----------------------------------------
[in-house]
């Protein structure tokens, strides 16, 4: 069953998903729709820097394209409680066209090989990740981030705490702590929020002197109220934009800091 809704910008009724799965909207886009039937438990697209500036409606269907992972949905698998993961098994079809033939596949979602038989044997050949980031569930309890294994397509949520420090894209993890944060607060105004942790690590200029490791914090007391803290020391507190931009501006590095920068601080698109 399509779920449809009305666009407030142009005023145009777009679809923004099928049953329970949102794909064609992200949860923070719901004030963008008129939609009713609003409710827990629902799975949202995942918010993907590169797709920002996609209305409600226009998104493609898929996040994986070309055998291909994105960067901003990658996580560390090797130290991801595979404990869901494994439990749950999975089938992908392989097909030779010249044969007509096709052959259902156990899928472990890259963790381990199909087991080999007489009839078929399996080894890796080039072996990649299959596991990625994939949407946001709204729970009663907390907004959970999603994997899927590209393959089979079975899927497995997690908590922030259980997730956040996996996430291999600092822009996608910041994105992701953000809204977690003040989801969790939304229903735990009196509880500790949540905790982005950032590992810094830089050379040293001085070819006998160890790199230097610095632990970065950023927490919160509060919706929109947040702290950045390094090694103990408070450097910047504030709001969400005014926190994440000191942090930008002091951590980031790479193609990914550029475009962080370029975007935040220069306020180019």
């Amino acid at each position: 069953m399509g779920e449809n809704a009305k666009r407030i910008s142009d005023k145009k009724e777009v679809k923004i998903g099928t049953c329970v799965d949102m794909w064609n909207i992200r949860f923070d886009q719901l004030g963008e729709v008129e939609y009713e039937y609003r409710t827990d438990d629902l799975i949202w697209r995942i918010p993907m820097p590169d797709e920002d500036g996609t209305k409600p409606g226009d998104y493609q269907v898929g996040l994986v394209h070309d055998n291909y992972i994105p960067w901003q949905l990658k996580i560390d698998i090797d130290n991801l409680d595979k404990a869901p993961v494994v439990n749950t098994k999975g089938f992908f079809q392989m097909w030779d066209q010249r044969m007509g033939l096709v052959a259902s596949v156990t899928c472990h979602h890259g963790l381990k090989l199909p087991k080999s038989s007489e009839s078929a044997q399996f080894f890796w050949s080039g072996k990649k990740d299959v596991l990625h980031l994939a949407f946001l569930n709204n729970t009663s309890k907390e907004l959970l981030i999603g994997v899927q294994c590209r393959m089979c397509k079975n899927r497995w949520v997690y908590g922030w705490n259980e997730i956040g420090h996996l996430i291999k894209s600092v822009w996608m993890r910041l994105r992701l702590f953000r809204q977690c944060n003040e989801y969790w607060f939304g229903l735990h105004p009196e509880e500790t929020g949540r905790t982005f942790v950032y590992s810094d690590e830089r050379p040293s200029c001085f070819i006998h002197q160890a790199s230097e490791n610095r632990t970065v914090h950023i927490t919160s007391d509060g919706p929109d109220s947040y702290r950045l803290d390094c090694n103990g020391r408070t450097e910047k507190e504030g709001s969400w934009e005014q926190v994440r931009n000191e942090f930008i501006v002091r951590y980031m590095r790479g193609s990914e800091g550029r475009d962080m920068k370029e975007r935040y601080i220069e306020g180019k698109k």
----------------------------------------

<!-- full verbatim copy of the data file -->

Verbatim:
[in-house]
């Protein structure tokens, strides 16, 4: 069953998903729709820097394209409680066209090989990740981030705490702590929020002197109220934009800091 809704910008009724799965909207886009039937438990697209500036409606269907992972949905698998993961098994079809033939596949979602038989044997050949980031569930309890294994397509949520420090894209993890944060607060105004942790690590200029490791914090007391803290020391507190931009501006590095920068601080698109 399509779920449809009305666009407030142009005023145009777009679809923004099928049953329970949102794909064609992200949860923070719901004030963008008129939609009713609003409710827990629902799975949202995942918010993907590169797709920002996609209305409600226009998104493609898929996040994986070309055998291909994105960067901003990658996580560390090797130290991801595979404990869901494994439990749950999975089938992908392989097909030779010249044969007509096709052959259902156990899928472990890259963790381990199909087991080999007489009839078929399996080894890796080039072996990649299959596991990625994939949407946001709204729970009663907390907004959970999603994997899927590209393959089979079975899927497995997690908590922030259980997730956040996996996430291999600092822009996608910041994105992701953000809204977690003040989801969790939304229903735990009196509880500790949540905790982005950032590992810094830089050379040293001085070819006998160890790199230097610095632990970065950023927490919160509060919706929109947040702290950045390094090694103990408070450097910047504030709001969400005014926190994440000191942090930008002091951590980031790479193609990914550029475009962080370029975007935040220069306020180019």
């Amino acid at each position: 069953m399509g779920e449809n809704a009305k666009r407030i910008s142009d005023k145009k009724e777009v679809k923004i998903g099928t049953c329970v799965d949102m794909w064609n909207i992200r949860f923070d886009q719901l004030g963008e729709v008129e939609y009713e039937y609003r409710t827990d438990d629902l799975i949202w697209r995942i918010p993907m820097p590169d797709e920002d500036g996609t209305k409600p409606g226009d998104y493609q269907v898929g996040l994986v394209h070309d055998n291909y992972i994105p960067w901003q949905l990658k996580i560390d698998i090797d130290n991801l409680d595979k404990a869901p993961v494994v439990n749950t098994k999975g089938f992908f079809q392989m097909w030779d066209q010249r044969m007509g033939l096709v052959a259902s596949v156990t899928c472990h979602h890259g963790l381990k090989l199909p087991k080999s038989s007489e009839s078929a044997q399996f080894f890796w050949s080039g072996k990649k990740d299959v596991l990625h980031l994939a949407f946001l569930n709204n729970t009663s309890k907390e907004l959970l981030i999603g994997v899927q294994c590209r393959m089979c397509k079975n899927r497995w949520v997690y908590g922030w705490n259980e997730i956040g420090h996996l996430i291999k894209s600092v822009w996608m993890r910041l994105r992701l702590f953000r809204q977690c944060n003040e989801y969790w607060f939304g229903l735990h105004p009196e509880e500790t929020g949540r905790t982005f942790v950032y590992s810094d690590e830089r050379p040293s200029c001085f070819i006998h002197q160890a790199s230097e490791n610095r632990t970065v914090h950023i927490t919160s007391d509060g919706p929109d109220s947040y702290r950045l803290d390094c090694n103990g020391r408070t450097e910047k507190e504030g709001s969400w934009e005014q926190v994440r931009n000191e942090f930008i501006v002091r951590y980031m590095r790479g193609s990914e800091g550029r475009d962080m920068k370029e975007r935040y601080i220069e306020g180019k698109k």